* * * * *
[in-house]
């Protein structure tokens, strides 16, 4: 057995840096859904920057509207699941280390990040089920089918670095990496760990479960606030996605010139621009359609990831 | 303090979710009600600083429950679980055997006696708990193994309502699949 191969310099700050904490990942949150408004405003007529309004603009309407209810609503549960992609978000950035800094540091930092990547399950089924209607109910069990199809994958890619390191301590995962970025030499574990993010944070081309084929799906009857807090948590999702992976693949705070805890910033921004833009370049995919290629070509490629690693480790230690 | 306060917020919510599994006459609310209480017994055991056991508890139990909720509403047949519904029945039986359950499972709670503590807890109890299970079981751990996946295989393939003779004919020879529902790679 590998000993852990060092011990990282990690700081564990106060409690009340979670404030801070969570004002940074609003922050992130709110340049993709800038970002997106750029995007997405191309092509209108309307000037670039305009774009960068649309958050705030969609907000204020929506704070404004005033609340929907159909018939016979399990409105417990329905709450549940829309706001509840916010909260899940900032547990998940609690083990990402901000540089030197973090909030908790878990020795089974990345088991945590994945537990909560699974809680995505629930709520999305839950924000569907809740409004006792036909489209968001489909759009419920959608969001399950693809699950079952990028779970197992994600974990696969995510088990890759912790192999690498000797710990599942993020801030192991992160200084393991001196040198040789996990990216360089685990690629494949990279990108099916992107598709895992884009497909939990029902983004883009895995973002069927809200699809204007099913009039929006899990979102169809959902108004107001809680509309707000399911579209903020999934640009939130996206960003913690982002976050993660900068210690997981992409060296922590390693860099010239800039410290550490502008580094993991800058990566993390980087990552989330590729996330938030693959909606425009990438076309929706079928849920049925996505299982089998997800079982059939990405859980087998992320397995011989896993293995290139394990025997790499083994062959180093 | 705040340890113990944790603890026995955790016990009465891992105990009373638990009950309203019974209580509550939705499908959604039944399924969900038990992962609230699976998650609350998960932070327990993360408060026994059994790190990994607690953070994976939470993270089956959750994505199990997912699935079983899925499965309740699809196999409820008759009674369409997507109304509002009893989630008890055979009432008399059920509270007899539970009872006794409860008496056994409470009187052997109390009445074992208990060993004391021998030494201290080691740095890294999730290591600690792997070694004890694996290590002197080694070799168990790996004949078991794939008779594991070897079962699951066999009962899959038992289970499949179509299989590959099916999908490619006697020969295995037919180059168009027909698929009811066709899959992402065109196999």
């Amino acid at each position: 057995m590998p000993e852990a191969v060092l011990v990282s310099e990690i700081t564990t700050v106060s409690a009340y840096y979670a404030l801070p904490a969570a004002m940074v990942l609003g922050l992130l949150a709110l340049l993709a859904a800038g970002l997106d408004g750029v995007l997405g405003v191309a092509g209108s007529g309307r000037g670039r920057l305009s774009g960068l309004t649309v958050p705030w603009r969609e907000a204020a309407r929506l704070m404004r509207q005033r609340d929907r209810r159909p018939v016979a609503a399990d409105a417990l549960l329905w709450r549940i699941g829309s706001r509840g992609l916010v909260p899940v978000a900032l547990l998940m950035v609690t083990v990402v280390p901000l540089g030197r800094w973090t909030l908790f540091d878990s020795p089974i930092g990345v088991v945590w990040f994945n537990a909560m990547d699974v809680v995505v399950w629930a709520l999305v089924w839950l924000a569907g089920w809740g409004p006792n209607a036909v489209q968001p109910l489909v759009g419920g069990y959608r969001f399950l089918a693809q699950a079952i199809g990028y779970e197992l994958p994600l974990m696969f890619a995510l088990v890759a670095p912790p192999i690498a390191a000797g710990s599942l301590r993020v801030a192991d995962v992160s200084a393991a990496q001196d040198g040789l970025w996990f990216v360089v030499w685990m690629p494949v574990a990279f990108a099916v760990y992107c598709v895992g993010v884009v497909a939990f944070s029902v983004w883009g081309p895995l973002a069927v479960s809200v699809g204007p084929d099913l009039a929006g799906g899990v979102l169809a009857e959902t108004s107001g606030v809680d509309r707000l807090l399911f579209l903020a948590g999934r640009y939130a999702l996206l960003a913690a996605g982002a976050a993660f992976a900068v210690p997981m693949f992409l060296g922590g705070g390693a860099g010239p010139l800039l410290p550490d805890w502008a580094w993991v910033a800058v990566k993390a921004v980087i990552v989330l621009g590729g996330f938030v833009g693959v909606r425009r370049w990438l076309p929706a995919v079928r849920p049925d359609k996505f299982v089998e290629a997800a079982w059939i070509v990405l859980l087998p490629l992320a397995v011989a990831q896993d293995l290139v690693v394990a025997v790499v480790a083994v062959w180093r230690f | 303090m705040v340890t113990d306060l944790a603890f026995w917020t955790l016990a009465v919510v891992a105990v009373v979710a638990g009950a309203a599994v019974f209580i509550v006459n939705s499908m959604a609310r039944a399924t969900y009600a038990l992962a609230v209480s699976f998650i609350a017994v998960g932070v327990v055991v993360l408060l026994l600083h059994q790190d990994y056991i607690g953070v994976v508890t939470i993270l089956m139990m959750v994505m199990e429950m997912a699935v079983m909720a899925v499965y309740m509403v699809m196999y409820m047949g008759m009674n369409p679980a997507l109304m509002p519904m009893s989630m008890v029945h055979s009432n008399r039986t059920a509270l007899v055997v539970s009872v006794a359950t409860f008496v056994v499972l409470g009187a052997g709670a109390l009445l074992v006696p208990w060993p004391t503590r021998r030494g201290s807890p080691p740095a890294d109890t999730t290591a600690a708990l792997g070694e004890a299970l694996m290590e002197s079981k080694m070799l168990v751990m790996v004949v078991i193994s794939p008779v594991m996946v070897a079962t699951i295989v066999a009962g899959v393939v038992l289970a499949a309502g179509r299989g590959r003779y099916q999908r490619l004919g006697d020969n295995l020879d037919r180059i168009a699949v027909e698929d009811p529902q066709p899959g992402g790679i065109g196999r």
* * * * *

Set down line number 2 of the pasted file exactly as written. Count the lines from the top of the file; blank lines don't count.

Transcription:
């Protein structure tokens, strides 16, 4: 057995840096859904920057509207699941280390990040089920089918670095990496760990479960606030996605010139621009359609990831 | 303090979710009600600083429950679980055997006696708990193994309502699949 191969310099700050904490990942949150408004405003007529309004603009309407209810609503549960992609978000950035800094540091930092990547399950089924209607109910069990199809994958890619390191301590995962970025030499574990993010944070081309084929799906009857807090948590999702992976693949705070805890910033921004833009370049995919290629070509490629690693480790230690 | 306060917020919510599994006459609310209480017994055991056991508890139990909720509403047949519904029945039986359950499972709670503590807890109890299970079981751990996946295989393939003779004919020879529902790679 590998000993852990060092011990990282990690700081564990106060409690009340979670404030801070969570004002940074609003922050992130709110340049993709800038970002997106750029995007997405191309092509209108309307000037670039305009774009960068649309958050705030969609907000204020929506704070404004005033609340929907159909018939016979399990409105417990329905709450549940829309706001509840916010909260899940900032547990998940609690083990990402901000540089030197973090909030908790878990020795089974990345088991945590994945537990909560699974809680995505629930709520999305839950924000569907809740409004006792036909489209968001489909759009419920959608969001399950693809699950079952990028779970197992994600974990696969995510088990890759912790192999690498000797710990599942993020801030192991992160200084393991001196040198040789996990990216360089685990690629494949990279990108099916992107598709895992884009497909939990029902983004883009895995973002069927809200699809204007099913009039929006899990979102169809959902108004107001809680509309707000399911579209903020999934640009939130996206960003913690982002976050993660900068210690997981992409060296922590390693860099010239800039410290550490502008580094993991800058990566993390980087990552989330590729996330938030693959909606425009990438076309929706079928849920049925996505299982089998997800079982059939990405859980087998992320397995011989896993293995290139394990025997790499083994062959180093 | 705040340890113990944790603890026995955790016990009465891992105990009373638990009950309203019974209580509550939705499908959604039944399924969900038990992962609230699976998650609350998960932070327990993360408060026994059994790190990994607690953070994976939470993270089956959750994505199990997912699935079983899925499965309740699809196999409820008759009674369409997507109304509002009893989630008890055979009432008399059920509270007899539970009872006794409860008496056994409470009187052997109390009445074992208990060993004391021998030494201290080691740095890294999730290591600690792997070694004890694996290590002197080694070799168990790996004949078991794939008779594991070897079962699951066999009962899959038992289970499949179509299989590959099916999908490619006697020969295995037919180059168009027909698929009811066709899959992402065109196999």